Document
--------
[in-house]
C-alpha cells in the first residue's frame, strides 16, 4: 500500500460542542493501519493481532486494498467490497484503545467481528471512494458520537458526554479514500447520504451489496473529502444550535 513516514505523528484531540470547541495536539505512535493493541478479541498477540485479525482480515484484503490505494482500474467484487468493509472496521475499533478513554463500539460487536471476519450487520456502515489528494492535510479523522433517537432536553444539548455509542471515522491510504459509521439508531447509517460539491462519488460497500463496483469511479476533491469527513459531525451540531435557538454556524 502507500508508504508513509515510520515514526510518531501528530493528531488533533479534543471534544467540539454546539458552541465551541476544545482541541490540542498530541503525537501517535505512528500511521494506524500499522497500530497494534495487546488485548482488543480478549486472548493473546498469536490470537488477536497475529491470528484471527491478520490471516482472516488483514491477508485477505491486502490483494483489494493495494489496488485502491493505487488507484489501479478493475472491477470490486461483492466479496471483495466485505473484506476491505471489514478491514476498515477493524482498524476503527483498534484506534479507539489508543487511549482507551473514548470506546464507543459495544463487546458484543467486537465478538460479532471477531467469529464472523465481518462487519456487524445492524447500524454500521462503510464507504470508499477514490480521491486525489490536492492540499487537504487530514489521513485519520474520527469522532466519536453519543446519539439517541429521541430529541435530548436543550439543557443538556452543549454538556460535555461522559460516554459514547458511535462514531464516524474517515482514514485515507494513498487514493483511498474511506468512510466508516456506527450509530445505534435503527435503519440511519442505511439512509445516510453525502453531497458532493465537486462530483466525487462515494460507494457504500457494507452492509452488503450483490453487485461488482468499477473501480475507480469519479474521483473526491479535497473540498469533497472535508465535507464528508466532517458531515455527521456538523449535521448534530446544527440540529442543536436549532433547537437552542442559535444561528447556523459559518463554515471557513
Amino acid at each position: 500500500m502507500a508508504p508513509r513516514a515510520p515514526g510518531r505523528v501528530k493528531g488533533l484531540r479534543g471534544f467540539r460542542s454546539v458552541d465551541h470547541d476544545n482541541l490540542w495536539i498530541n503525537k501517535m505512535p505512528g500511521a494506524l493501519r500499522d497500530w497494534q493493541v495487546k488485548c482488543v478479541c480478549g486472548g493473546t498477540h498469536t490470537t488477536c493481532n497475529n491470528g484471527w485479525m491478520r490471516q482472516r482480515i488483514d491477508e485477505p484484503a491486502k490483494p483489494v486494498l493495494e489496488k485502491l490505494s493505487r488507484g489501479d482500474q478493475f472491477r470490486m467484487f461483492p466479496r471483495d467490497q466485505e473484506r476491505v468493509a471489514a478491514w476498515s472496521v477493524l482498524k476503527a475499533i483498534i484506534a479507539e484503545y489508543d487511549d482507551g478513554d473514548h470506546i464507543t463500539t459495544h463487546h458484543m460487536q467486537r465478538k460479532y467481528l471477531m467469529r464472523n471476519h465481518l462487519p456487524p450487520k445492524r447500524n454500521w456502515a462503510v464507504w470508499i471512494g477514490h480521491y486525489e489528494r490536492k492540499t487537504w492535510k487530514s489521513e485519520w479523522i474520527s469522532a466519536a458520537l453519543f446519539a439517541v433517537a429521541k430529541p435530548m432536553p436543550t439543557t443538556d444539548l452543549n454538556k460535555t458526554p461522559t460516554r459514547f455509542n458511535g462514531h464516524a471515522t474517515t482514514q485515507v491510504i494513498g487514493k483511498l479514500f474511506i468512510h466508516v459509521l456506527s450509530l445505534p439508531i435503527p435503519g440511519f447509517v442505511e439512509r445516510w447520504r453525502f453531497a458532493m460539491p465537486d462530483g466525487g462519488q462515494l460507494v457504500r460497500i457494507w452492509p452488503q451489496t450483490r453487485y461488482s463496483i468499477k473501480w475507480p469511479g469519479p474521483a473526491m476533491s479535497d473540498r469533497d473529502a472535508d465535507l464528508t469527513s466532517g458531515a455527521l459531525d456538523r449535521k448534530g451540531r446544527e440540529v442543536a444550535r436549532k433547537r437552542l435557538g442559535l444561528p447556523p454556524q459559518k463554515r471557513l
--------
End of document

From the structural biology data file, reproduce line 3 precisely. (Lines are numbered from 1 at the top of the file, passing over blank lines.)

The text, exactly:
Amino acid at each position: 500500500m502507500a508508504p508513509r513516514a515510520p515514526g510518531r505523528v501528530k493528531g488533533l484531540r479534543g471534544f467540539r460542542s454546539v458552541d465551541h470547541d476544545n482541541l490540542w495536539i498530541n503525537k501517535m505512535p505512528g500511521a494506524l493501519r500499522d497500530w497494534q493493541v495487546k488485548c482488543v478479541c480478549g486472548g493473546t498477540h498469536t490470537t488477536c493481532n497475529n491470528g484471527w485479525m491478520r490471516q482472516r482480515i488483514d491477508e485477505p484484503a491486502k490483494p483489494v486494498l493495494e489496488k485502491l490505494s493505487r488507484g489501479d482500474q478493475f472491477r470490486m467484487f461483492p466479496r471483495d467490497q466485505e473484506r476491505v468493509a471489514a478491514w476498515s472496521v477493524l482498524k476503527a475499533i483498534i484506534a479507539e484503545y489508543d487511549d482507551g478513554d473514548h470506546i464507543t463500539t459495544h463487546h458484543m460487536q467486537r465478538k460479532y467481528l471477531m467469529r464472523n471476519h465481518l462487519p456487524p450487520k445492524r447500524n454500521w456502515a462503510v464507504w470508499i471512494g477514490h480521491y486525489e489528494r490536492k492540499t487537504w492535510k487530514s489521513e485519520w479523522i474520527s469522532a466519536a458520537l453519543f446519539a439517541v433517537a429521541k430529541p435530548m432536553p436543550t439543557t443538556d444539548l452543549n454538556k460535555t458526554p461522559t460516554r459514547f455509542n458511535g462514531h464516524a471515522t474517515t482514514q485515507v491510504i494513498g487514493k483511498l479514500f474511506i468512510h466508516v459509521l456506527s450509530l445505534p439508531i435503527p435503519g440511519f447509517v442505511e439512509r445516510w447520504r453525502f453531497a458532493m460539491p465537486d462530483g466525487g462519488q462515494l460507494v457504500r460497500i457494507w452492509p452488503q451489496t450483490r453487485y461488482s463496483i468499477k473501480w475507480p469511479g469519479p474521483a473526491m476533491s479535497d473540498r469533497d473529502a472535508d465535507l464528508t469527513s466532517g458531515a455527521l459531525d456538523r449535521k448534530g451540531r446544527e440540529v442543536a444550535r436549532k433547537r437552542l435557538g442559535l444561528p447556523p454556524q459559518k463554515r471557513l